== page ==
The electric power sector lost more than 5,800 jobs over the last three years, with employment is taking a hit in nearly all energy sources except for renewables, according to the Energy Information Administration (EIA). 

Non-hydro renewable electricity generation gained nearly 1,800 jobs over the period, largely in the solar sector.

Data compiled from the Bureau of Labor Statistics only reflects the jobs in electric power generation, and not the jobs associated with managing the grid. Jobs related to the construction of new facilities, processing or transportation of fuels, or behind-the-meter distributed generation installations and service were also excluded from the number set.

The overall decline in jobs comes as growth in U.S. electricity demand has come to a standstill, due to energy efficiency upgrades and growth in distributed energy resources, like rooftop solar, among other things. In California, for instance, distributed PV reduced electricity demand growth by 47 percent last year, according to GTM Research.

Between June 2011 and June 2014, the number of jobs related to the operation of solar generation installations more than tripled, increasing from roughly 500 to 1,500. The Solar Foundation is expected to release a more comprehensive job report in the new year. As the solar industry continues to grow, some have highlighted the need to ensure women, veterans and racial minorities have access to jobs in the sector.

Wind, biomass and geothermal also saw significant job growth in that timeframe. While wind jobs grew at a slower pace than solar over the same period, increasing 16 percent versus 201 percent for solar, there are still more than twice as many wind jobs in the electric power sector.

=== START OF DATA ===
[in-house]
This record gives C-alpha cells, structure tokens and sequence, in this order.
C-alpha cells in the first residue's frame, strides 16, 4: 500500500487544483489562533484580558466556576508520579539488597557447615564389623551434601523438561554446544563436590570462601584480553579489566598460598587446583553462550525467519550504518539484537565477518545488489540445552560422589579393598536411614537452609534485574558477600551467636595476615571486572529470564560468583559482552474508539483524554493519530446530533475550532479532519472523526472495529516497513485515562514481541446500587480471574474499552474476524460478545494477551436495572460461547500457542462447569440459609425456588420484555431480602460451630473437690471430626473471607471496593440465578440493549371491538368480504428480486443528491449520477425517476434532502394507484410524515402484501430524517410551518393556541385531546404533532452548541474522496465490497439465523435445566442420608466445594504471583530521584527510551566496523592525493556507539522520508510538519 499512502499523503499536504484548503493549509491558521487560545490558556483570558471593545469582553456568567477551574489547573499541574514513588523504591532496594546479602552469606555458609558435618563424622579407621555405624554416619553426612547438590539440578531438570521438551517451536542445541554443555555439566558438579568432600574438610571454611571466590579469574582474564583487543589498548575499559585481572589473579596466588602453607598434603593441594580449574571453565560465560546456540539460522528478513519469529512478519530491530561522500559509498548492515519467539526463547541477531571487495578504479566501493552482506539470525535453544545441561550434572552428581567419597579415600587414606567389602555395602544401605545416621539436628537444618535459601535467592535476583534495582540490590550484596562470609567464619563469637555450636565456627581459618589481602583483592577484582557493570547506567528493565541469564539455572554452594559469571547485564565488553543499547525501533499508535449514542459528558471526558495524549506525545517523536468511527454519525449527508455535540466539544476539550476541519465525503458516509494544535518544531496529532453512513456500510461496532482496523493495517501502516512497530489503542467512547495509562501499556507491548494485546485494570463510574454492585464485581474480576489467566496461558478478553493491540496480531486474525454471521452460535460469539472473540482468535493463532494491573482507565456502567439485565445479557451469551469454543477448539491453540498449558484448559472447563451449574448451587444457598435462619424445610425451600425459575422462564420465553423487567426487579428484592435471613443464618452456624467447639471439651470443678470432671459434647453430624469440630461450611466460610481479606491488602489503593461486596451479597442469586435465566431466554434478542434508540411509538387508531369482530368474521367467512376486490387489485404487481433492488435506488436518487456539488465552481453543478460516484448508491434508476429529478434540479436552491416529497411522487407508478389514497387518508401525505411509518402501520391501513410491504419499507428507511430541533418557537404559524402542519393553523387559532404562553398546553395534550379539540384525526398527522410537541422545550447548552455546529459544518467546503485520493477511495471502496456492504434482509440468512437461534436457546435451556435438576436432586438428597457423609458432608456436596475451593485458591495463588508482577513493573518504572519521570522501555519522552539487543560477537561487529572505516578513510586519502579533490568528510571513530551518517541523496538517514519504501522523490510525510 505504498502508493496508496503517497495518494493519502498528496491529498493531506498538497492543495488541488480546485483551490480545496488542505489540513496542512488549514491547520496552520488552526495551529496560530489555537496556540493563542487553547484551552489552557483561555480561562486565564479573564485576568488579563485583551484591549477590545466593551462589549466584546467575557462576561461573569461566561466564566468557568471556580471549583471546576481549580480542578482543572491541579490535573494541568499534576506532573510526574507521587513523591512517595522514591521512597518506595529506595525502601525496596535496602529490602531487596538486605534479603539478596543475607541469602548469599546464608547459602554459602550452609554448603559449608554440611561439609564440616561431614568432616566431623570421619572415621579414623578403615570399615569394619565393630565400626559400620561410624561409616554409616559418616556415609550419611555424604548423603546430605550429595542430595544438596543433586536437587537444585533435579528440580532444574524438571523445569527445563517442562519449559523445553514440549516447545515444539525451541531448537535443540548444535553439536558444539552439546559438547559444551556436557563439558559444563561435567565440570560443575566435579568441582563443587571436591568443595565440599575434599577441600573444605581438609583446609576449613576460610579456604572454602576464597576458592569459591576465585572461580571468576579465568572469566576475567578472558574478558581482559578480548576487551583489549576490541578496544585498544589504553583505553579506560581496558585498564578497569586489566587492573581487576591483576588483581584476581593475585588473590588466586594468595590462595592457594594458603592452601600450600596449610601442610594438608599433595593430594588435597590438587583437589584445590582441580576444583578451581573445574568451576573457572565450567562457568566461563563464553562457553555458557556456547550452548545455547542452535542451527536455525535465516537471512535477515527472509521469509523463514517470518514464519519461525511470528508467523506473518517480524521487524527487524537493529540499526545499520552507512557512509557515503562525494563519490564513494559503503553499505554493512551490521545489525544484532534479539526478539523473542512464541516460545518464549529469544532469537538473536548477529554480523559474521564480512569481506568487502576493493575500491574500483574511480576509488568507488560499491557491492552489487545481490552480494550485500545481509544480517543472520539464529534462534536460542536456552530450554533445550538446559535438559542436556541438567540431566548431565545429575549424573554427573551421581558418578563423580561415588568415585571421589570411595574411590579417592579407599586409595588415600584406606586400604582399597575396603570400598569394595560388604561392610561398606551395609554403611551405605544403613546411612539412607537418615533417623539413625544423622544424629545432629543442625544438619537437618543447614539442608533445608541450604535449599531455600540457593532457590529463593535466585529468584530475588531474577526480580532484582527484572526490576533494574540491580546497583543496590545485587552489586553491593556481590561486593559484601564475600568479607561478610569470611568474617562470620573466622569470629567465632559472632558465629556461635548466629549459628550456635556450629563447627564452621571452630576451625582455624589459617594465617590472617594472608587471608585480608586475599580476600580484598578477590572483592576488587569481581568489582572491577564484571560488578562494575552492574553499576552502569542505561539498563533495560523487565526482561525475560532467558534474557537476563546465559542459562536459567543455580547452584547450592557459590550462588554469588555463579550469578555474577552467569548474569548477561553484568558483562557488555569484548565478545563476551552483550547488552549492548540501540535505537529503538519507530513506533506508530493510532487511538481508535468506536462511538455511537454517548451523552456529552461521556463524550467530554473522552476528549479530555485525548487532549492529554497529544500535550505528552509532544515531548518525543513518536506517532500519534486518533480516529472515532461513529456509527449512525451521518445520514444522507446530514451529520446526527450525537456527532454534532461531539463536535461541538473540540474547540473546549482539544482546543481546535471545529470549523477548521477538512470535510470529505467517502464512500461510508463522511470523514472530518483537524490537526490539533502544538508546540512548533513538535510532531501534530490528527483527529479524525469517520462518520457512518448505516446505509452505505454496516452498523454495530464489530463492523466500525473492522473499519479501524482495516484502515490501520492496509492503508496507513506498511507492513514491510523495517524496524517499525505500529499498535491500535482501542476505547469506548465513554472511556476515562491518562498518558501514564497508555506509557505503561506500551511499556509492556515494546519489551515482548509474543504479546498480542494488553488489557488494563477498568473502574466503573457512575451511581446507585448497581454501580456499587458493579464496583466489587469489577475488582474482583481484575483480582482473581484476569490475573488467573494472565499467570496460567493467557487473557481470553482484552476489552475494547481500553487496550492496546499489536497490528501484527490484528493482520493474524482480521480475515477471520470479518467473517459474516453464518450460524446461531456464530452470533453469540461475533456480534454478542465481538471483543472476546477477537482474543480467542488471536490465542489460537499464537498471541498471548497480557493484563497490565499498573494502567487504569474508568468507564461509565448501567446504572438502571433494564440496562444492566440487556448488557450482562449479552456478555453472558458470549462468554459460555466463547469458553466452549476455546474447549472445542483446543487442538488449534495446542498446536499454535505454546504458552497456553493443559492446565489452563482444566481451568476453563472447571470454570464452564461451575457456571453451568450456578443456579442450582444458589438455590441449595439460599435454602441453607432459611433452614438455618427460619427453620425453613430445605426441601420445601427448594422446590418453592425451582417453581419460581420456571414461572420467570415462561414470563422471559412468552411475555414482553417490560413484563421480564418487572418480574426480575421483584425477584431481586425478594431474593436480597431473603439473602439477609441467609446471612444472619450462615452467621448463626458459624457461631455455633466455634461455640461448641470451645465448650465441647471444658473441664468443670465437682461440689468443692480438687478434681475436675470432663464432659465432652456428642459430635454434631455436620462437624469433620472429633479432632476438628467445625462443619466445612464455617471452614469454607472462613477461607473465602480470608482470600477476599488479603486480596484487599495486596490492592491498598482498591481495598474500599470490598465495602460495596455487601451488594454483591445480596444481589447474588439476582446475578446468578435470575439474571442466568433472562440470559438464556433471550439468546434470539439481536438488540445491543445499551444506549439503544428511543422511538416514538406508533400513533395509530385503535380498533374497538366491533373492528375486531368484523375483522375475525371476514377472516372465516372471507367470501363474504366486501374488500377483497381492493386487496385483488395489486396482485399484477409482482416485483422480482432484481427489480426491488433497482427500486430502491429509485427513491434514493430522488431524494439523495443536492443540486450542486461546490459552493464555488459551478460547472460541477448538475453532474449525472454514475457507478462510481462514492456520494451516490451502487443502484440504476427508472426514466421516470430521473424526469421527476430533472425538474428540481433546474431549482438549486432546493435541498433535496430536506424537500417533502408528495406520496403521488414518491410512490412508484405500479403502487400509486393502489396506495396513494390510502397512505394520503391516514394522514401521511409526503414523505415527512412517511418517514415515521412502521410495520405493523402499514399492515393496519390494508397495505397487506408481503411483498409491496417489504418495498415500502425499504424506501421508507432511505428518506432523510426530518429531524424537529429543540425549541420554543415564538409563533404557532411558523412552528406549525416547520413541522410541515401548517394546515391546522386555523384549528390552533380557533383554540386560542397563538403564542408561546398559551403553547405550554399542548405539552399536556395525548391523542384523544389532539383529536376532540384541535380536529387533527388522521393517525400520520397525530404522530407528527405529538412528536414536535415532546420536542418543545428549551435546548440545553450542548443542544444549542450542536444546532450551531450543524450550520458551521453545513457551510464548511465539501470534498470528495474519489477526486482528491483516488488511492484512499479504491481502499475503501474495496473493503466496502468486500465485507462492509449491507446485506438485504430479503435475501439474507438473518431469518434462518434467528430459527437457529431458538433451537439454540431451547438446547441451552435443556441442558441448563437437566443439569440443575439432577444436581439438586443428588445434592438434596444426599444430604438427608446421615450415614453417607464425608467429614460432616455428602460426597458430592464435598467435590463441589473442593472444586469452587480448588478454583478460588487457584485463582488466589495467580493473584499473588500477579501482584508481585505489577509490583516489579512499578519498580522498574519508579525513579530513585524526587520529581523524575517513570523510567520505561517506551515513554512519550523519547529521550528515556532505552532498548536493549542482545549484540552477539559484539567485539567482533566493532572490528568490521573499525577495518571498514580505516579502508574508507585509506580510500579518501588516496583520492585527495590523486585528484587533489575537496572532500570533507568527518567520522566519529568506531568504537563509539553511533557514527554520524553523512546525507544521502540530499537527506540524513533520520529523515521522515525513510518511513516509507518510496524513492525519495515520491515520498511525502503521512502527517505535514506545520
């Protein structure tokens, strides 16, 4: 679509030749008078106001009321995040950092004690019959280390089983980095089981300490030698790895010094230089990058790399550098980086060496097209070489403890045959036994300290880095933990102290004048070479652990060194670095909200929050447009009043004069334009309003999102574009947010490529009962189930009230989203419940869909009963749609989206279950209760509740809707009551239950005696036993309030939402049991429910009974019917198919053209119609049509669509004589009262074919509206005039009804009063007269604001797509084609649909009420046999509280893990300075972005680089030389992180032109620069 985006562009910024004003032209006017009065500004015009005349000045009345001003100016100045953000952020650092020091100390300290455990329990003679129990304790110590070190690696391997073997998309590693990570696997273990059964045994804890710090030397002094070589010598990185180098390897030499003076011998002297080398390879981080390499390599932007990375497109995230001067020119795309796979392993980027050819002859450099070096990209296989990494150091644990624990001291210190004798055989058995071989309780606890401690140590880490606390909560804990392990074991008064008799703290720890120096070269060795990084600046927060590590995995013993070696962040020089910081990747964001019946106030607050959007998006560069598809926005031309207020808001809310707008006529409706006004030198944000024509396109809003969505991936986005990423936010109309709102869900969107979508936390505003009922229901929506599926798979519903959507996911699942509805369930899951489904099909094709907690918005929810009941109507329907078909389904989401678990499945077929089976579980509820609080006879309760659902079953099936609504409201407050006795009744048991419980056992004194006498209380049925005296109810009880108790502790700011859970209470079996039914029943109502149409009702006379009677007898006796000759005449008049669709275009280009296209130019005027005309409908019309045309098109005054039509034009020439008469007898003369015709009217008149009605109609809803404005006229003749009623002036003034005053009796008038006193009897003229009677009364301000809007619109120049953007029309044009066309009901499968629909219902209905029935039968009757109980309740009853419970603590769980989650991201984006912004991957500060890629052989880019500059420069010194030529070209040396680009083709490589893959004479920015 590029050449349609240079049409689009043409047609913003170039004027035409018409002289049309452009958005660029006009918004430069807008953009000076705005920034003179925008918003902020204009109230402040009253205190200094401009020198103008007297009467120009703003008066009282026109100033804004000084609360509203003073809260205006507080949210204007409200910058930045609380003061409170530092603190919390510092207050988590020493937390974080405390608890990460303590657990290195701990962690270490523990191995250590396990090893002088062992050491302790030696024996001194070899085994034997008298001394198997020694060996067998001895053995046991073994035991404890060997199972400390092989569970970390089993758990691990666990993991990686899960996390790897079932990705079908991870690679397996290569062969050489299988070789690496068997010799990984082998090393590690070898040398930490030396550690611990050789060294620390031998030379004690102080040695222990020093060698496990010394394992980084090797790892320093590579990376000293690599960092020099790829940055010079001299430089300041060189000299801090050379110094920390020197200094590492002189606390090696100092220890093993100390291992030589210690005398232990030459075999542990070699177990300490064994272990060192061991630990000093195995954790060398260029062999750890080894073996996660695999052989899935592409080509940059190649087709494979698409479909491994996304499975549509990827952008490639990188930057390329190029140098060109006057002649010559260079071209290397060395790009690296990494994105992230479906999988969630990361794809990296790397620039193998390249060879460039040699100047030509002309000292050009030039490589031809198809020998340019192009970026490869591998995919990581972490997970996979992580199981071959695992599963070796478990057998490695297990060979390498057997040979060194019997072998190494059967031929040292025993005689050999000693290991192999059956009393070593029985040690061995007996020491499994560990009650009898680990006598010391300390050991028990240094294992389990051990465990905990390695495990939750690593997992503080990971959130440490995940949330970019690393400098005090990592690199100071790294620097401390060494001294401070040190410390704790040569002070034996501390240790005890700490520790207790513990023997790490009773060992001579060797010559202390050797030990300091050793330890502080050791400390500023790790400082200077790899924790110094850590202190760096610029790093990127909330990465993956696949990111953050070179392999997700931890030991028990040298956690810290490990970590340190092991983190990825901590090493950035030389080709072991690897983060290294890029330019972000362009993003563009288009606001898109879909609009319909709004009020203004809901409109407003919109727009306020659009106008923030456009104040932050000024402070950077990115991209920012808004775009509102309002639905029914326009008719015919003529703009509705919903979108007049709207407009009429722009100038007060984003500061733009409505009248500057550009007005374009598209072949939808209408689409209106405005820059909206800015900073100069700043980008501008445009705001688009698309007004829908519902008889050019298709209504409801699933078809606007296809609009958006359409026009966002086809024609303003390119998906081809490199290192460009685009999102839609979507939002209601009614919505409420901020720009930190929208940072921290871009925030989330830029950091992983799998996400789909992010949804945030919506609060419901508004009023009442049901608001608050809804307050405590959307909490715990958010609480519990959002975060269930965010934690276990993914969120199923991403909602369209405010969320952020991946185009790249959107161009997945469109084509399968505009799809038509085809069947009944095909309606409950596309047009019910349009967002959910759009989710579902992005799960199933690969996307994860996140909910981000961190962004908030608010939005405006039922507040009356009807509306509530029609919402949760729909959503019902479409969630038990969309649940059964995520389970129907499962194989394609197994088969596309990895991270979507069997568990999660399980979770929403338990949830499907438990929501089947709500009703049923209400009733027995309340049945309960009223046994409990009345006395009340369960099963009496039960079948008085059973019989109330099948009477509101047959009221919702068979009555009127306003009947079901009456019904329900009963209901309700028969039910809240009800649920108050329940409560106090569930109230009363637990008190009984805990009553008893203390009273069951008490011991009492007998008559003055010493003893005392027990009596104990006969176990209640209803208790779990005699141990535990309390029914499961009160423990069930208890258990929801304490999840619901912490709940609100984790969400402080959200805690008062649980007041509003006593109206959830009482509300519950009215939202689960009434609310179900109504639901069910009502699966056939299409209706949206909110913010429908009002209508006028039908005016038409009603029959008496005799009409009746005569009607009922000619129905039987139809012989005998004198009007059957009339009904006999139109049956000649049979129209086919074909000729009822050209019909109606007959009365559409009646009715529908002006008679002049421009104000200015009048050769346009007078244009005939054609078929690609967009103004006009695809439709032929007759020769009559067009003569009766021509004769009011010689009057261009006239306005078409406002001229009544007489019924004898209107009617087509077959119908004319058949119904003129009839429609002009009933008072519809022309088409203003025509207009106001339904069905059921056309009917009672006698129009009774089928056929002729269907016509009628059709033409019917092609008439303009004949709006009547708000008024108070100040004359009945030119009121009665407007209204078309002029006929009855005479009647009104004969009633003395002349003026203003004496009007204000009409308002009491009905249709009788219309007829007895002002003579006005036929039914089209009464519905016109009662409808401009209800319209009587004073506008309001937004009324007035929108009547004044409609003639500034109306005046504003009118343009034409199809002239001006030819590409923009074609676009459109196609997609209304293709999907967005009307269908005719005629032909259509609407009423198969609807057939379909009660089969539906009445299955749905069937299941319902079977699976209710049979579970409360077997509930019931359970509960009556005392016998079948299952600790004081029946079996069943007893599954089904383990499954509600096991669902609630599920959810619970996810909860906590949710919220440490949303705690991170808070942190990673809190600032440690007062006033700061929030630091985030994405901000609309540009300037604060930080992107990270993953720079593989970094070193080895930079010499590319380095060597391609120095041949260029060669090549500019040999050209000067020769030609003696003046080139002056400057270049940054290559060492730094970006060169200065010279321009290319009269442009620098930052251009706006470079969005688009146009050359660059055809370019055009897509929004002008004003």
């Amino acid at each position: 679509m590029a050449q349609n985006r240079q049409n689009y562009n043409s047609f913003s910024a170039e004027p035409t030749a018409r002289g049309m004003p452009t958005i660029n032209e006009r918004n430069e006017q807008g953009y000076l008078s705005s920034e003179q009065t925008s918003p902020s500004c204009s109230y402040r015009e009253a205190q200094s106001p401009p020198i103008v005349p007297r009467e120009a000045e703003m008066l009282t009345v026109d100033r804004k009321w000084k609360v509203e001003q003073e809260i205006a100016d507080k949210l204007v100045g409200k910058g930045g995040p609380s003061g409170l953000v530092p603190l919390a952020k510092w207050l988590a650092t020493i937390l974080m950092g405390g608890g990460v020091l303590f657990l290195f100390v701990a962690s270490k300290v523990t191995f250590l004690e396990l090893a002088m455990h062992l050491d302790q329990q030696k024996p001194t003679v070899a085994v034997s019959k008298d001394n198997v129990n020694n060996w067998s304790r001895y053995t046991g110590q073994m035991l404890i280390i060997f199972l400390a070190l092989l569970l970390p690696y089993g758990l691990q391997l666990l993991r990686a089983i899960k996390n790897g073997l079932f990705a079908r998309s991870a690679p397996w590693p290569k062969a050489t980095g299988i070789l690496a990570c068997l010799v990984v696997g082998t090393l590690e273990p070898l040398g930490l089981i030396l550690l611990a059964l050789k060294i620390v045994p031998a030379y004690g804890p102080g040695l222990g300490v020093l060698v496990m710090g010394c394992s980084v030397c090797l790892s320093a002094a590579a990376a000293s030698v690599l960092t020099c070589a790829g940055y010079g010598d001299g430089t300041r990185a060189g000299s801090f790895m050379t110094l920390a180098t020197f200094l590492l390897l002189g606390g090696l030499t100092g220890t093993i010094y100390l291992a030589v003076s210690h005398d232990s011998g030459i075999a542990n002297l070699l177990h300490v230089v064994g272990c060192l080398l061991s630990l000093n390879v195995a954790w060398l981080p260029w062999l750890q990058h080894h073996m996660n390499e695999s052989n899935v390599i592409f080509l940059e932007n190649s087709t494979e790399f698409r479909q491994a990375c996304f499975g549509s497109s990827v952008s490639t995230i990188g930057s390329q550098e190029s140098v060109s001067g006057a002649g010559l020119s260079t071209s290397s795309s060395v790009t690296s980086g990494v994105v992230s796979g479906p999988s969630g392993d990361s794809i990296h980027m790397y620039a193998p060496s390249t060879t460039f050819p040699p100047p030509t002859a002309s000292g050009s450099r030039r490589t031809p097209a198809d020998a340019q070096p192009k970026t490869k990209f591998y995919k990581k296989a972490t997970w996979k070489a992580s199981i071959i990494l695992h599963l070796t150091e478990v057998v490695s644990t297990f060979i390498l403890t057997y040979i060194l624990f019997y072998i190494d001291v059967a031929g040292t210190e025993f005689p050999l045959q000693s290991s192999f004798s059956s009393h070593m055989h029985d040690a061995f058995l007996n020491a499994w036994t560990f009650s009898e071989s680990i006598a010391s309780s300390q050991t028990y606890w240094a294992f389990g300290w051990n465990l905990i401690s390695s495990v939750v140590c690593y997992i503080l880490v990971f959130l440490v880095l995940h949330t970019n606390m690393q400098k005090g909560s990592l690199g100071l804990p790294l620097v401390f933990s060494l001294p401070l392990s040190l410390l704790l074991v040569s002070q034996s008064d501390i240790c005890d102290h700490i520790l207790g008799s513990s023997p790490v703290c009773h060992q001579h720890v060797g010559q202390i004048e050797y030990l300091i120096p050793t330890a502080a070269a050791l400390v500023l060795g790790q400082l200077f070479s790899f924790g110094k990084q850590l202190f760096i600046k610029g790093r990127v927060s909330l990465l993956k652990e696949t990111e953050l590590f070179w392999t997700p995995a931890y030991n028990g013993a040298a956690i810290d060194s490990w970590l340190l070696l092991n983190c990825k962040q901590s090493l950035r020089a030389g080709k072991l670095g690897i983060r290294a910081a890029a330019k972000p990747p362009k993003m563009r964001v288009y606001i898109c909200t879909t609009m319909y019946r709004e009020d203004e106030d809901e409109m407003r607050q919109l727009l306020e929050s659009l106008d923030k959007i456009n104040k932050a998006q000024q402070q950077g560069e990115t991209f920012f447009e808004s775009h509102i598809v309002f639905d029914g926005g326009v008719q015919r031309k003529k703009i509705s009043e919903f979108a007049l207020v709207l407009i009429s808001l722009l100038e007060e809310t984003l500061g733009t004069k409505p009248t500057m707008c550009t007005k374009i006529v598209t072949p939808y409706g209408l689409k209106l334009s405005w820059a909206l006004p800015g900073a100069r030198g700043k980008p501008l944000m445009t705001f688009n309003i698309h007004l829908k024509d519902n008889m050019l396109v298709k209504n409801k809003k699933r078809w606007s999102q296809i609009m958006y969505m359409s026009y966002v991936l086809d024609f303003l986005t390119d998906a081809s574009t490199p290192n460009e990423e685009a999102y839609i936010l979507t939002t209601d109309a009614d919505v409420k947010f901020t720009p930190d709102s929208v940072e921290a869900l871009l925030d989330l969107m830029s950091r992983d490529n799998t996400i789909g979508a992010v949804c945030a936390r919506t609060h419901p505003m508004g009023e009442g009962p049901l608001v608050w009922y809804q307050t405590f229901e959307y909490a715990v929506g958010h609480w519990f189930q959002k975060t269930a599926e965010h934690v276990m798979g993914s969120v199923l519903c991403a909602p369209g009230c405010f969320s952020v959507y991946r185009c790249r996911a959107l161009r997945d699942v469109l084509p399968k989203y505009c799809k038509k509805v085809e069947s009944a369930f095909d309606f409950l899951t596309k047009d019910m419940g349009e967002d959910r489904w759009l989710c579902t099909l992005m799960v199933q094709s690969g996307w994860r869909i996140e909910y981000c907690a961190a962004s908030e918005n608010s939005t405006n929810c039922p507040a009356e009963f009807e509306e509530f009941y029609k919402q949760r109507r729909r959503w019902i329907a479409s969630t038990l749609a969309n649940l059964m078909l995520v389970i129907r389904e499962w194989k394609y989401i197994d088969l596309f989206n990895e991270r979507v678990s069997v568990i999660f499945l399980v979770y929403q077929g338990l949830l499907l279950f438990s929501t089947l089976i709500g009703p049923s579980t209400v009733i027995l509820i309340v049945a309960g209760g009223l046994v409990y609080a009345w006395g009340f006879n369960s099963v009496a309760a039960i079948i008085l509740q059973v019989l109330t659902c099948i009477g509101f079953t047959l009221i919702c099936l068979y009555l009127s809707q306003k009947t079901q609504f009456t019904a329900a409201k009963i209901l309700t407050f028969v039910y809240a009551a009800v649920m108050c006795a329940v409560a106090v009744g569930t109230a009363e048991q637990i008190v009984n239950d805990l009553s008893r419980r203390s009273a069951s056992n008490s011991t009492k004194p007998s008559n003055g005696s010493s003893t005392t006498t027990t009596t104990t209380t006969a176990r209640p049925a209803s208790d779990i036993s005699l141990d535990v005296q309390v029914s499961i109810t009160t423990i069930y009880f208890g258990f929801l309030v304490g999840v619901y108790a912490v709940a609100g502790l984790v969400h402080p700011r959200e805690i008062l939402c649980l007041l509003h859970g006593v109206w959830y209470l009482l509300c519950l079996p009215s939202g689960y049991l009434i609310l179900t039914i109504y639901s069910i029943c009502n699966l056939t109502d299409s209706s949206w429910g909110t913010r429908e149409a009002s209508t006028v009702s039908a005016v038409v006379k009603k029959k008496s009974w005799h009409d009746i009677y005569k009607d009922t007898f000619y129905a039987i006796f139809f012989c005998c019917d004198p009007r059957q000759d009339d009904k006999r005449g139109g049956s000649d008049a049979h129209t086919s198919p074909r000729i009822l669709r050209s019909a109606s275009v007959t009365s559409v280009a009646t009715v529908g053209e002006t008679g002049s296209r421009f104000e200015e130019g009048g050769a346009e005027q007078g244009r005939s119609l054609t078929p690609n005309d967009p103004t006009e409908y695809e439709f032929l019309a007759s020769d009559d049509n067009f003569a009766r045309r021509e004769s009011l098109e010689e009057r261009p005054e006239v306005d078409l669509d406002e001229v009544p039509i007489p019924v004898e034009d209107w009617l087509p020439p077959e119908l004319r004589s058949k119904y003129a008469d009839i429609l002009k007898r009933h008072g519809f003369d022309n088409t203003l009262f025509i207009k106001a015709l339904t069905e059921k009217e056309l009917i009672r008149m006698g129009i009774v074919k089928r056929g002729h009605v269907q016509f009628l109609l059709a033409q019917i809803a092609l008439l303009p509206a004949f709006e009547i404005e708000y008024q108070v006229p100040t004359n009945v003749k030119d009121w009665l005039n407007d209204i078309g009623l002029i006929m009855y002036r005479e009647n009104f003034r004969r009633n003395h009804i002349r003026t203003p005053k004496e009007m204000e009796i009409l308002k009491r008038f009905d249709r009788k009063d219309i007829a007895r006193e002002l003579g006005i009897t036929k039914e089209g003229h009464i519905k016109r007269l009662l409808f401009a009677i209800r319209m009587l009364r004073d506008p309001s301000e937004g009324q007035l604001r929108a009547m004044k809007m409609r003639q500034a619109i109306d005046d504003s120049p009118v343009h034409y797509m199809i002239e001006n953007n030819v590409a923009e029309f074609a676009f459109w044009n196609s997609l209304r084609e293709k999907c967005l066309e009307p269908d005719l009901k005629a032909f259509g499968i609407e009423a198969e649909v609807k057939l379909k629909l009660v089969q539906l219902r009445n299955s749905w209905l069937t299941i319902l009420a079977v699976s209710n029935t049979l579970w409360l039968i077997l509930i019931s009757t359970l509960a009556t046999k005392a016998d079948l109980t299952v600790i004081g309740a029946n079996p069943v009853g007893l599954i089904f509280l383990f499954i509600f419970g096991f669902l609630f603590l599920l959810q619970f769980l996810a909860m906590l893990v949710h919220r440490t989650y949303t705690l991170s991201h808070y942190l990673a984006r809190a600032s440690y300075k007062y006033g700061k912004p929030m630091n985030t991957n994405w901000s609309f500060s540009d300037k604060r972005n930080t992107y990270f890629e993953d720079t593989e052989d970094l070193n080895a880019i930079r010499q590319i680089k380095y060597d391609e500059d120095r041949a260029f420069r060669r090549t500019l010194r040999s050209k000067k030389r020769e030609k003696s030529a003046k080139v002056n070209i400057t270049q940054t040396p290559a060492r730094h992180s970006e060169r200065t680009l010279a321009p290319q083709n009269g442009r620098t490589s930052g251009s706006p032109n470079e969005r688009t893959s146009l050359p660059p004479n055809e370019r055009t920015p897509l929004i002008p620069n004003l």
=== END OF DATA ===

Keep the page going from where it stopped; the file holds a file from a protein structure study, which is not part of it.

Jobs in hydropower generation fell by 6 percent between 2011 and 2014, but are still more than double all jobs in non-hydro renewable generation put together.

While natural gas capacity additions spurred job growth, recent coal plant closures caused a net decline of 1,750 fossil fuel power generation jobs since 2011. According to the EIA, the new natural gas plants are less labor-intensive than the older coal plants they’re replacing.

The nuclear industry, however, was the hardest hit. Jobs at nuclear power plants fell by 9 percent, which amounts to 4,900 positions, over the last three years.

The downward trend is on track to continue. Several U.S. nuclear power plants are slated for closure in the coming years and there are next to no plans to replace them. The International Energy Agency, a leading Washington think tank and group of conservation scientists recently made separate appeals for the U.S. to rethink its nuclear energy strategy.